As the distal fragment was shifted posteriorly, a 3.0 mm Kirschner wire was inserted just posteriorly from the ball-tip guide rod in a proximal fragment as a block pin as reported previously [4]. The intramedullary canal was reamed, and a 12 mm diameter × 170 mm length T2 Supracondylar Nail (Stryker, Schönkirchen, Germany) was then inserted (Figure 5).

Figure 5: Nail insertion.

To acquire the appropriate positioning of the distal locked screws and prevent the end of the nail from compromising the tibial post after surgery, the depth of the nail should be placed just at the end of the distal femur (Figure 6).

Figure 6: White arrow indicates the end of the nail.

The proximal and distal locked screws were then inserted, followed by removal of the jig. Finally, nail impingement on the tibial post was confirmed using arthroscopy, and the patellar tendon was repaired. Postoperative radiograph indicated good sagittal and coronal alignment of the distal femur (Figure 7).

Figure 7: Postoperative radiograph.

He exhibited good recovery with knee range of movement from 5° to 120° at 4 weeks postoperatively and successfully returned to preinjury functional activities at 4 months.

3. Discussion

Various clinical characteristics are encountered with periprosthetic fracture after TKA, such as poor bone quality, delayed fracture healing, and prosthetic loosening. Fracture without displacement around a stable prosthesis may be treated conservatively, while internal fixation is the treatment option for displaced periprosthetic fracture without component loosening. Although the current findings suggested that both RIMN and use of an LCP could be indicated for these fractures [3], the priority of the implant choice remains controversial. The LCP may be applied in nearly all periprosthetic fracture situations without loosening. However, some drawbacks have been identified in the use of LCP. Potential periosteal stripping may violate the periosteal blood supply and interrupt bony union. Hoffmann et al. reported that the nonunion rate reached 22.2%, and hardware failure was observed in 8.3% of their LCP series of 55 consecutive periprosthetic fractures after TKA [5]. Moreover, Johnston et al. reported that an LCP caused irritation of the iliotibial band and soft-tissues of the knee, leading to premature removal in a separate anesthetic session [6].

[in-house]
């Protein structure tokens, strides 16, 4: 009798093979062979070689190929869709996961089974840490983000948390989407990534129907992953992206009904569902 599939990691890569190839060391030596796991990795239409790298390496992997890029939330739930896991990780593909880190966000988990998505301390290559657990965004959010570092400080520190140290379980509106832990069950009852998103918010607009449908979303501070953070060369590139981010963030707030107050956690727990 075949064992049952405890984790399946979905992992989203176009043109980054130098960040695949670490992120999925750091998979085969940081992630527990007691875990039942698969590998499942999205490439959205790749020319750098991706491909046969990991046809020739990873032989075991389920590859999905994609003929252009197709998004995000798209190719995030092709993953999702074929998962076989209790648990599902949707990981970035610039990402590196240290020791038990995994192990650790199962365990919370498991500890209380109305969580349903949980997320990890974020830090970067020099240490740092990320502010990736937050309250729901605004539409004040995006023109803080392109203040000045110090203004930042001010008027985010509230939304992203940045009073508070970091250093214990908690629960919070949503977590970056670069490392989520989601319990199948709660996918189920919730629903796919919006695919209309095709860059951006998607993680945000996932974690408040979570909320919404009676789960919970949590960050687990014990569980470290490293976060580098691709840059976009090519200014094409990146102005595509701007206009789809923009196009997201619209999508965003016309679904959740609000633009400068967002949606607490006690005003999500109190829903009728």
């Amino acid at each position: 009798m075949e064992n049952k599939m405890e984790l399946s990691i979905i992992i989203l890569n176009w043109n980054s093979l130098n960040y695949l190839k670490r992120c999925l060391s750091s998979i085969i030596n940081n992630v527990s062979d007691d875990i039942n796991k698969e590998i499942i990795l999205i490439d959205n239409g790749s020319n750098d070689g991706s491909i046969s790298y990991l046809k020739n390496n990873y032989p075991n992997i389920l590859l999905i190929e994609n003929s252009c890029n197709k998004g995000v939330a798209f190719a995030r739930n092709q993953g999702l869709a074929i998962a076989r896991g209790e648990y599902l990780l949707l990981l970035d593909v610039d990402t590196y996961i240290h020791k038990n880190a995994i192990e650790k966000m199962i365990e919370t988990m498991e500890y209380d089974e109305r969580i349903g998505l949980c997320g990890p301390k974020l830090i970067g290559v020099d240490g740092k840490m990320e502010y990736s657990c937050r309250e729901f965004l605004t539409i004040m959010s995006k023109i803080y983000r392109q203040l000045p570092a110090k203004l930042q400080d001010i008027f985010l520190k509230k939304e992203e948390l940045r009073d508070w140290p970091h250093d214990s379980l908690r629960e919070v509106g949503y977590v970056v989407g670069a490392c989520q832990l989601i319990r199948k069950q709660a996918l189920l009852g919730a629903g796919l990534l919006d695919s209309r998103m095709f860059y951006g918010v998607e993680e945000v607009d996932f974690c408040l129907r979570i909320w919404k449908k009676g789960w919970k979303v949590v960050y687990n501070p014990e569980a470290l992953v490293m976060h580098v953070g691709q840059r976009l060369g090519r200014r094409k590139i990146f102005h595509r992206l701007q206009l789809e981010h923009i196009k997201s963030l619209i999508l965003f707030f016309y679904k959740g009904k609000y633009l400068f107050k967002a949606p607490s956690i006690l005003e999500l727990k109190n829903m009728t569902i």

RIMN is less invasive than the LCP technique, due to greater sparing of the fracture site, with minimal soft-tissue dissection and avoidance of periosteal stripping. However, some authors have advocated postoperative malalignment of RIMN. Lee et al. reported that 16% of procedures developed malalignment, including hyperextension and valgus alignment [7] according to Rorabeck and Taylor criteria [8]. To avoid hyperextension of the femoral component and damage to the tibial post during reaming, accurate identification of the appropriate entry point and direction of nail insertion are paramount. Because the entry point overlaps with the femoral component even under intraoperative fluoroimaging, accurate detection of the entry point and tip of the tibial post intraoperatively is difficult. With the technique we have described here, arthroscopy can directory visualize the entry point and the tibial post.

In cases with a small distal fragment, in order to insert multiple distal locked screws in RIMN, the distal end of the nail should be placed just at the surface of the intercondylar notch. Using arthroscopy, the end of the nail can be positioned as distally as possible, and RIMN is thus indicated for distal periprosthetic fractures with a small distal fragment.

Several contraindications for the present technique should be taken into account. Our technique is not indicated for patients with a stiff knee. If preoperative flexion angle is less than 90°, we cannot insert the nail using arthroscopy. In cases with the femoral component placed in flexion, the appropriate position of the entry point would be obscured. The diameter of medullary canal sometimes becomes a point of discussion. When the canal diameter of the isthmus is smaller than the smallest diameter of retrograde nails, the nail cannot be inserted through the canal of the femur. Thus, the surgeons should pay careful attention to whether the intramedullary canal diameter matches the nail diameter before surgery. Moreover, compatibility of the retrograde nail and TKA prostheses is a more critical issue. Most standard-sized retrograde nails are able to be technically inserted through most TKA prostheses. However, the recent study using sawbones indicated that six of the eight commonly used TKA prostheses scratched the nail or excessive force was needed on insertion [9]. From this perspective, our arthroscopically assisted technique can monitor and prevent the contact between the nail and the prosthesis during insertion.

In conclusion, this arthroscopically assisted technique is less invasive and useful for periprosthetic fracture when considering RIMN for periprosthetic fracture of the distal femur after PS-TKA.

Ethical Approval

This study followed the Declaration of Helsinki.


Written informed consent was obtained from the patient for publication of this case report and accompanying images.

Conflicts of Interest

The authors have no conflicts of interest directly relevant to the content of this article.